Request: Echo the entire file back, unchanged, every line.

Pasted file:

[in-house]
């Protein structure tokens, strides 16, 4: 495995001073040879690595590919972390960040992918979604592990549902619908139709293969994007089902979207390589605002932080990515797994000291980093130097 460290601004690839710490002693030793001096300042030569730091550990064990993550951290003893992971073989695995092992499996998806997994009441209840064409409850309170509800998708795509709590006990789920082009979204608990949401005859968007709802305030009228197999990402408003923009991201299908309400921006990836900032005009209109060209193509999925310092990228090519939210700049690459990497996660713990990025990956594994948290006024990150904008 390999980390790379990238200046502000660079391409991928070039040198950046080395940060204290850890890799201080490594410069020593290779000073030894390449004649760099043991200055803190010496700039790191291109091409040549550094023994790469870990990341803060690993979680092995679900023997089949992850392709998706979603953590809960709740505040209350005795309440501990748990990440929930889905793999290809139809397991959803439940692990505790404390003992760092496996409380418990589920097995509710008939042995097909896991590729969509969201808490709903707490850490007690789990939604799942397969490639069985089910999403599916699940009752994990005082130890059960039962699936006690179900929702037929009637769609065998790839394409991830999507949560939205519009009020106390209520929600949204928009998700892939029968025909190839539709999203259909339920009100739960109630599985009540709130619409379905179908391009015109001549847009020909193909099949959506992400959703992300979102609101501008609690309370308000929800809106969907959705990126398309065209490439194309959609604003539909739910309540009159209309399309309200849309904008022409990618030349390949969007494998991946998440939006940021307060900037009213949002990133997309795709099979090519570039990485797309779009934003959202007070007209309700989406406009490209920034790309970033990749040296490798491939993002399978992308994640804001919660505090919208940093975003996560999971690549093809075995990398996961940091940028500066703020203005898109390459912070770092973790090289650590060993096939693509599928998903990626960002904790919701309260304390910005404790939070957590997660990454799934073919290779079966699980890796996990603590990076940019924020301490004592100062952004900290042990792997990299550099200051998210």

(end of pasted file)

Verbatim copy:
[in-house]
């Protein structure tokens, strides 16, 4: 495995001073040879690595590919972390960040992918979604592990549902619908139709293969994007089902979207390589605002932080990515797994000291980093130097 460290601004690839710490002693030793001096300042030569730091550990064990993550951290003893992971073989695995092992499996998806997994009441209840064409409850309170509800998708795509709590006990789920082009979204608990949401005859968007709802305030009228197999990402408003923009991201299908309400921006990836900032005009209109060209193509999925310092990228090519939210700049690459990497996660713990990025990956594994948290006024990150904008 390999980390790379990238200046502000660079391409991928070039040198950046080395940060204290850890890799201080490594410069020593290779000073030894390449004649760099043991200055803190010496700039790191291109091409040549550094023994790469870990990341803060690993979680092995679900023997089949992850392709998706979603953590809960709740505040209350005795309440501990748990990440929930889905793999290809139809397991959803439940692990505790404390003992760092496996409380418990589920097995509710008939042995097909896991590729969509969201808490709903707490850490007690789990939604799942397969490639069985089910999403599916699940009752994990005082130890059960039962699936006690179900929702037929009637769609065998790839394409991830999507949560939205519009009020106390209520929600949204928009998700892939029968025909190839539709999203259909339920009100739960109630599985009540709130619409379905179908391009015109001549847009020909193909099949959506992400959703992300979102609101501008609690309370308000929800809106969907959705990126398309065209490439194309959609604003539909739910309540009159209309399309309200849309904008022409990618030349390949969007494998991946998440939006940021307060900037009213949002990133997309795709099979090519570039990485797309779009934003959202007070007209309700989406406009490209920034790309970033990749040296490798491939993002399978992308994640804001919660505090919208940093975003996560999971690549093809075995990398996961940091940028500066703020203005898109390459912070770092973790090289650590060993096939693509599928998903990626960002904790919701309260304390910005404790939070957590997660990454799934073919290779079966699980890796996990603590990076940019924020301490004592100062952004900290042990792997990299550099200051998210």